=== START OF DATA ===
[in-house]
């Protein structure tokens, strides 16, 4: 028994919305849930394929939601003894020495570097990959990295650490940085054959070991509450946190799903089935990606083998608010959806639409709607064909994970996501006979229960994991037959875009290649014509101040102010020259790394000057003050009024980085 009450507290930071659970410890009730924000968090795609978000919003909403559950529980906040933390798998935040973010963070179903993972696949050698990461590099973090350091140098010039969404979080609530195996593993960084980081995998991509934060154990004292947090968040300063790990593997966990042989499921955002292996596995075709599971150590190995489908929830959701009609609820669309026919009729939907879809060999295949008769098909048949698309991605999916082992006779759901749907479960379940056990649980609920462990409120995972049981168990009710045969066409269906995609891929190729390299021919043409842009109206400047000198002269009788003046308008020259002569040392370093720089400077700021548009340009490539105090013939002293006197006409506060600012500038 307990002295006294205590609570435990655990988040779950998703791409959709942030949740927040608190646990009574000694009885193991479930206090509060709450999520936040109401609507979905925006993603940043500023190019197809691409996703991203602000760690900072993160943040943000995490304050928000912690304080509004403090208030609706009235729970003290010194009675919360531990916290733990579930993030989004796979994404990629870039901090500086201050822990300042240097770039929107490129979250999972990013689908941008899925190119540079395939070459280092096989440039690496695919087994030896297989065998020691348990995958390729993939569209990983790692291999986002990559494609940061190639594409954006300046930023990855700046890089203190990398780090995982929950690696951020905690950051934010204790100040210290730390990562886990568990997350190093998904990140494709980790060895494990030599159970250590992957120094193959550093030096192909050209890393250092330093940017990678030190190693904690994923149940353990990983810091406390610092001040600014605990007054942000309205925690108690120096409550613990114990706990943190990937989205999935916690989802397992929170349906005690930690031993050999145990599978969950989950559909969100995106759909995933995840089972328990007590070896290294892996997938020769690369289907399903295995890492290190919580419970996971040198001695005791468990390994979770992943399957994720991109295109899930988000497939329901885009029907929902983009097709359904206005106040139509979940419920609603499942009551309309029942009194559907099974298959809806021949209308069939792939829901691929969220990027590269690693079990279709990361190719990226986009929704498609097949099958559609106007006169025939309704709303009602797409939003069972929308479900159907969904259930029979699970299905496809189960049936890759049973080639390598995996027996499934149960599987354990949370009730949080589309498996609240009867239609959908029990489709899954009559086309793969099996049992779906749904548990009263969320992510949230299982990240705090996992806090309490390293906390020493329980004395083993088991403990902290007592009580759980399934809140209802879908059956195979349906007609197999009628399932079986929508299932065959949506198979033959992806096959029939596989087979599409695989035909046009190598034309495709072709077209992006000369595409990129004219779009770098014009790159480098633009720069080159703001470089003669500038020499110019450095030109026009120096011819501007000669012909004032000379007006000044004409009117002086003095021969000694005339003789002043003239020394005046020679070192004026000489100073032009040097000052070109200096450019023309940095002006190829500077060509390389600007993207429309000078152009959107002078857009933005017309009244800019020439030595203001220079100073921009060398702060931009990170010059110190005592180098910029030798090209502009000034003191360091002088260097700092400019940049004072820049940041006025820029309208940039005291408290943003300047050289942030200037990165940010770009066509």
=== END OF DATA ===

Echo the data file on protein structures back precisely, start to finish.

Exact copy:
[in-house]
């Protein structure tokens, strides 16, 4: 028994919305849930394929939601003894020495570097990959990295650490940085054959070991509450946190799903089935990606083998608010959806639409709607064909994970996501006979229960994991037959875009290649014509101040102010020259790394000057003050009024980085 009450507290930071659970410890009730924000968090795609978000919003909403559950529980906040933390798998935040973010963070179903993972696949050698990461590099973090350091140098010039969404979080609530195996593993960084980081995998991509934060154990004292947090968040300063790990593997966990042989499921955002292996596995075709599971150590190995489908929830959701009609609820669309026919009729939907879809060999295949008769098909048949698309991605999916082992006779759901749907479960379940056990649980609920462990409120995972049981168990009710045969066409269906995609891929190729390299021919043409842009109206400047000198002269009788003046308008020259002569040392370093720089400077700021548009340009490539105090013939002293006197006409506060600012500038 307990002295006294205590609570435990655990988040779950998703791409959709942030949740927040608190646990009574000694009885193991479930206090509060709450999520936040109401609507979905925006993603940043500023190019197809691409996703991203602000760690900072993160943040943000995490304050928000912690304080509004403090208030609706009235729970003290010194009675919360531990916290733990579930993030989004796979994404990629870039901090500086201050822990300042240097770039929107490129979250999972990013689908941008899925190119540079395939070459280092096989440039690496695919087994030896297989065998020691348990995958390729993939569209990983790692291999986002990559494609940061190639594409954006300046930023990855700046890089203190990398780090995982929950690696951020905690950051934010204790100040210290730390990562886990568990997350190093998904990140494709980790060895494990030599159970250590992957120094193959550093030096192909050209890393250092330093940017990678030190190693904690994923149940353990990983810091406390610092001040600014605990007054942000309205925690108690120096409550613990114990706990943190990937989205999935916690989802397992929170349906005690930690031993050999145990599978969950989950559909969100995106759909995933995840089972328990007590070896290294892996997938020769690369289907399903295995890492290190919580419970996971040198001695005791468990390994979770992943399957994720991109295109899930988000497939329901885009029907929902983009097709359904206005106040139509979940419920609603499942009551309309029942009194559907099974298959809806021949209308069939792939829901691929969220990027590269690693079990279709990361190719990226986009929704498609097949099958559609106007006169025939309704709303009602797409939003069972929308479900159907969904259930029979699970299905496809189960049936890759049973080639390598995996027996499934149960599987354990949370009730949080589309498996609240009867239609959908029990489709899954009559086309793969099996049992779906749904548990009263969320992510949230299982990240705090996992806090309490390293906390020493329980004395083993088991403990902290007592009580759980399934809140209802879908059956195979349906007609197999009628399932079986929508299932065959949506198979033959992806096959029939596989087979599409695989035909046009190598034309495709072709077209992006000369595409990129004219779009770098014009790159480098633009720069080159703001470089003669500038020499110019450095030109026009120096011819501007000669012909004032000379007006000044004409009117002086003095021969000694005339003789002043003239020394005046020679070192004026000489100073032009040097000052070109200096450019023309940095002006190829500077060509390389600007993207429309000078152009959107002078857009933005017309009244800019020439030595203001220079100073921009060398702060931009990170010059110190005592180098910029030798090209502009000034003191360091002088260097700092400019940049004072820049940041006025820029309208940039005291408290943003300047050289942030200037990165940010770009066509």